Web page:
The Popularity of TV Judge Shows
The television judge show has become its own genre, and these courtroom TV programs are especially popular in New York City
Ever since The People's Court began bringing small claims court cases to the small screen in the early 1980s, TV viewers have loved judge shows. As one of the earlier forms of reality TV, The People's Court combined petty small claims cases and courtroom drama in one neat package. With cranky Judge Wapner presiding, fans of the show got a kick out of watching mean old Wapner berate everyone around him. When judge shows regained popularity again in the '90s, it's no surprise that it was tell-it-like-it-is Judge Judy Sheindlin - surely an heir to the Wapner throne - who led the way.
The Divorce Court, which began in 1986, was the other popular judge show of the '80s, but a key difference is that this one featured actors playing the defendants and plaintiffs, while the cases were (supposedly) based on real-life divorce cases. Both The Divorce Court and People's Court had versions going back as early as the '50s, but these were entirely fictional, from the actors to the cases. They were just presented in a pseudo-realistic courtroom style.
As mentioned before, Judge Judy injected some life into the judge show genre. Other sassy judges followed, and TV producers started looking for interesting types of judges to entertain viewers. There has been the former U.S Marine judge (Judge Mills Lane), the judge who was once a gang member and drug dealer (Judge Greg Mathis), the campy gay judge (Judge David Young), the judge who grew up in South Central (Judge Joe Brown), and the list goes on. During the daytime, it's hard to find a channel that doesn't feature someone with a black robe and gavel.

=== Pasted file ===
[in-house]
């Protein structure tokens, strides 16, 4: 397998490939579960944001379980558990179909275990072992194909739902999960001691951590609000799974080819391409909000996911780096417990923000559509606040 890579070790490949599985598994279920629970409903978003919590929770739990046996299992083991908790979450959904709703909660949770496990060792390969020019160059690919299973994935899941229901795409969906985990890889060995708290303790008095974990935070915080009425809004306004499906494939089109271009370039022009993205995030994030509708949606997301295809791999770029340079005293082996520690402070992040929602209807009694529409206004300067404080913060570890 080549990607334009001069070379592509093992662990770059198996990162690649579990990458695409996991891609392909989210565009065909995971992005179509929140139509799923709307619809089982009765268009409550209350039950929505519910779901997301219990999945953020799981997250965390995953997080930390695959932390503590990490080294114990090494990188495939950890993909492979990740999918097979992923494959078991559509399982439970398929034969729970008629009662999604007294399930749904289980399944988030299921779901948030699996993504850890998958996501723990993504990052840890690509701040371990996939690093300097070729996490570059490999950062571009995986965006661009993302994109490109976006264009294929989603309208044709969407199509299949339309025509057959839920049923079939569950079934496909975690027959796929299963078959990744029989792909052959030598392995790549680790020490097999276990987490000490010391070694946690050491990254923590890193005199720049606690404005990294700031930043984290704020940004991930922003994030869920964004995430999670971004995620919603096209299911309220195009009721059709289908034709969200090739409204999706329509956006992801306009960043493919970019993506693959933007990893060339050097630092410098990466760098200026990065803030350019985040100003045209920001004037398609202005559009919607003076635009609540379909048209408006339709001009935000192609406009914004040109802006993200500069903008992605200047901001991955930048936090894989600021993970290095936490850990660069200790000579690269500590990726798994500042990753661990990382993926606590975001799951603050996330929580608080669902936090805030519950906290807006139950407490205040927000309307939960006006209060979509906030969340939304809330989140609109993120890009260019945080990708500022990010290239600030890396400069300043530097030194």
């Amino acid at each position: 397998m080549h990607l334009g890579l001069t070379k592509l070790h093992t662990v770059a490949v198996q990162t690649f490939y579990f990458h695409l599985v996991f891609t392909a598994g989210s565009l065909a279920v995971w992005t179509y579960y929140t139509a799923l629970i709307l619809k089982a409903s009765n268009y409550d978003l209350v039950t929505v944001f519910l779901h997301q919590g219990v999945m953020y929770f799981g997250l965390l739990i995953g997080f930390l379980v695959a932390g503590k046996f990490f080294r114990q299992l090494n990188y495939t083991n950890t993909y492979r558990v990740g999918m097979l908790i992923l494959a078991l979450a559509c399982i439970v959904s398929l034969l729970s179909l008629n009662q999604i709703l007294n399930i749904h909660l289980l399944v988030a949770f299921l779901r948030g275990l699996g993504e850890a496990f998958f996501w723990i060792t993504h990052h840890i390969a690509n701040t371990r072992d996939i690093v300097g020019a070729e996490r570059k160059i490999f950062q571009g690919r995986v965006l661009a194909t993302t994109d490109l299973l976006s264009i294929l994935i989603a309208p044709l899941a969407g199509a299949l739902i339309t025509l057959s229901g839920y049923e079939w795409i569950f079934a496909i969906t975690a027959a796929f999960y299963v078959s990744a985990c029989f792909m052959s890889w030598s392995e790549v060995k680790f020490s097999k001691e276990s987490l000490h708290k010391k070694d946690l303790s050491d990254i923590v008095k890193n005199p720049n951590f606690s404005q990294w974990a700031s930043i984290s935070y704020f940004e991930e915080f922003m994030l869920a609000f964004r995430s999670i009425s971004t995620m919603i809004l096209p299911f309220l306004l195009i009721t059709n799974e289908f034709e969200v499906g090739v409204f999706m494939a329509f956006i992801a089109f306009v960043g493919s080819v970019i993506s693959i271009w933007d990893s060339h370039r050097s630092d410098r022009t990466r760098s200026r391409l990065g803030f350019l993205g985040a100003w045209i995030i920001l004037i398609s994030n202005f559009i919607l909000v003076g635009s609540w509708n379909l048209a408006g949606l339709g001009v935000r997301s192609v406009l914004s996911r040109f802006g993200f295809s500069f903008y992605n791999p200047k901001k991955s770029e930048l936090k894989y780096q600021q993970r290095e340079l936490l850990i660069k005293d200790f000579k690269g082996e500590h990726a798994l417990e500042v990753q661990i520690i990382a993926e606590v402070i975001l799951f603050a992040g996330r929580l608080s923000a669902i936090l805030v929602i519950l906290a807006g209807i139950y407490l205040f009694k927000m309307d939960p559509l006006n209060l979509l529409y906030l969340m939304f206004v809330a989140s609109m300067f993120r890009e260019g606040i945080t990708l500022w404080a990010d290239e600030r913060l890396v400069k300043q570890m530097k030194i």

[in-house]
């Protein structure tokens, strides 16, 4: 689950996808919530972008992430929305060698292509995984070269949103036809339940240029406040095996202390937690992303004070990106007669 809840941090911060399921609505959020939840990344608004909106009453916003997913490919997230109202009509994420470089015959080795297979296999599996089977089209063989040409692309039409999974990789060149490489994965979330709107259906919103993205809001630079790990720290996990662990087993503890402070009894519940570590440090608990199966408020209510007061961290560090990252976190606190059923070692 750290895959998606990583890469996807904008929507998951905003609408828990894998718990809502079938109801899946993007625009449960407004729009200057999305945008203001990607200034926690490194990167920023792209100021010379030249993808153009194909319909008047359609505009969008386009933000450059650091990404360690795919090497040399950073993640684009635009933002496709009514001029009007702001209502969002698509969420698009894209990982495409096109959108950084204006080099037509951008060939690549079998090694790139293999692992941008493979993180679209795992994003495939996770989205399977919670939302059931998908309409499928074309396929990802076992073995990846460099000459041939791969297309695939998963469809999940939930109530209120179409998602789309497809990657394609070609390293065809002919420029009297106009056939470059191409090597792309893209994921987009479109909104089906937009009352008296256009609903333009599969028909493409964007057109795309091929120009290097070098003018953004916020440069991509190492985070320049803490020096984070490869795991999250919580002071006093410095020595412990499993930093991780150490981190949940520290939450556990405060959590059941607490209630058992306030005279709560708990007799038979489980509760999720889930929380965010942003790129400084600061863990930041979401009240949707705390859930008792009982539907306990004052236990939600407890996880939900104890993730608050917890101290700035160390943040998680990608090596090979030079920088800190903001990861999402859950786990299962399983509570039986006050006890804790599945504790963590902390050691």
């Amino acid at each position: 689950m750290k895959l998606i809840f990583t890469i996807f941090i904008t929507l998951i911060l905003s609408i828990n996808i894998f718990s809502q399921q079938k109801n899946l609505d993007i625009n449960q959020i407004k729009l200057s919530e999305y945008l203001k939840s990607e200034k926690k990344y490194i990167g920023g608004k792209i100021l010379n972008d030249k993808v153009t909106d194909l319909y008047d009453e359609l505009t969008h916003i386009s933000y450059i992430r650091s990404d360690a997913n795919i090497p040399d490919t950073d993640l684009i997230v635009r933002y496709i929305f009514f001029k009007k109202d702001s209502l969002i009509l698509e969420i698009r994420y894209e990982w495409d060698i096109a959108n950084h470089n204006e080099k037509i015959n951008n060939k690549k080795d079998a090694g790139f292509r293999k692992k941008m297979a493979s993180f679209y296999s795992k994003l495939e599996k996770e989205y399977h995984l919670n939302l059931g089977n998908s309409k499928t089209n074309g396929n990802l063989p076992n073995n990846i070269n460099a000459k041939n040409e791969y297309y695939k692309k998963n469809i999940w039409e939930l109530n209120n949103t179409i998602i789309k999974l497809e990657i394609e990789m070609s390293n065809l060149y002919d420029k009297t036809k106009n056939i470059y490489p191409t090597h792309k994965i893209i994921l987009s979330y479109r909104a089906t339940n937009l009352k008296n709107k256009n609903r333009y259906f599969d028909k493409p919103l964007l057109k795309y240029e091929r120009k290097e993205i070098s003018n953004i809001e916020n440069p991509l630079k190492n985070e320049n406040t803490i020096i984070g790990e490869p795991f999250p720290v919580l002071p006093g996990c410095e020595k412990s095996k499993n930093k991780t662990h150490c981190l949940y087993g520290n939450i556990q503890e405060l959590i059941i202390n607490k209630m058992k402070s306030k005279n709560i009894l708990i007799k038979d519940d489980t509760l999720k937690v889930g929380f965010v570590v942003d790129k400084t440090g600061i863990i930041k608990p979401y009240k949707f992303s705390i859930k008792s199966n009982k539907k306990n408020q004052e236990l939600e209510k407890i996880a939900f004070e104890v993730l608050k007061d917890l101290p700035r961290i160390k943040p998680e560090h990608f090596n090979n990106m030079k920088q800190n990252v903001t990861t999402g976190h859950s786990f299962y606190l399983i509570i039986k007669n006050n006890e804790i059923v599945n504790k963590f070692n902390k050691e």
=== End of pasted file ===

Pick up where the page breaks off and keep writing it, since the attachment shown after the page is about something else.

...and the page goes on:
Of course, the reality is that those be-robed individuals are just in costume. And that's not a real courtroom you're looking at either - it's a set. Although they are judges, the judge TV show justices are performing the service of binding arbitration, a legal process that is usually carried out at a conference table. The plaintiffs and defendants agree to enter into binding arbitration and accept the declared outcome, but they are also being paid by the show's producers for appearing on the TV show. What you're seeing is a genuine legal decision, but almost everything else is just for show.
Nonetheless, people love to watch these judge shows. For one, the charade is pretty convincing and many viewers have no idea that what they're watching isn't a real courtroom proceeding. The judges are a large part of the draw. Judge TV show fans usually either enjoy watching a favorite no-nonsense judge doling out "justice", or they're drawn to the love-to-hate-'em judges whose unfair decisions they like to complain about. There is also a major element of schadenfreude (i.e. enjoyment in other people's pain or folly) for many judge show viewers, who like to watch the parade of petty feuds.
There has been a proliferation of these judge shows in New York City over the last few years. The People's Court (most recently featuring Judge Marilyn Milian at the helm) has filmed in NYC since 1997, as have Judge Hatchett, Judge Karen, Judge David Young, and others. Though it has had its ups and downs, The People's Court has had the most staying power, while others like Judge Hatchett have been canceled after a few good years. If the judge TV show genre continues in popularity, there will likely be many more robe-wearing gavel-bangers to come - each one with his or her own colorful personality too.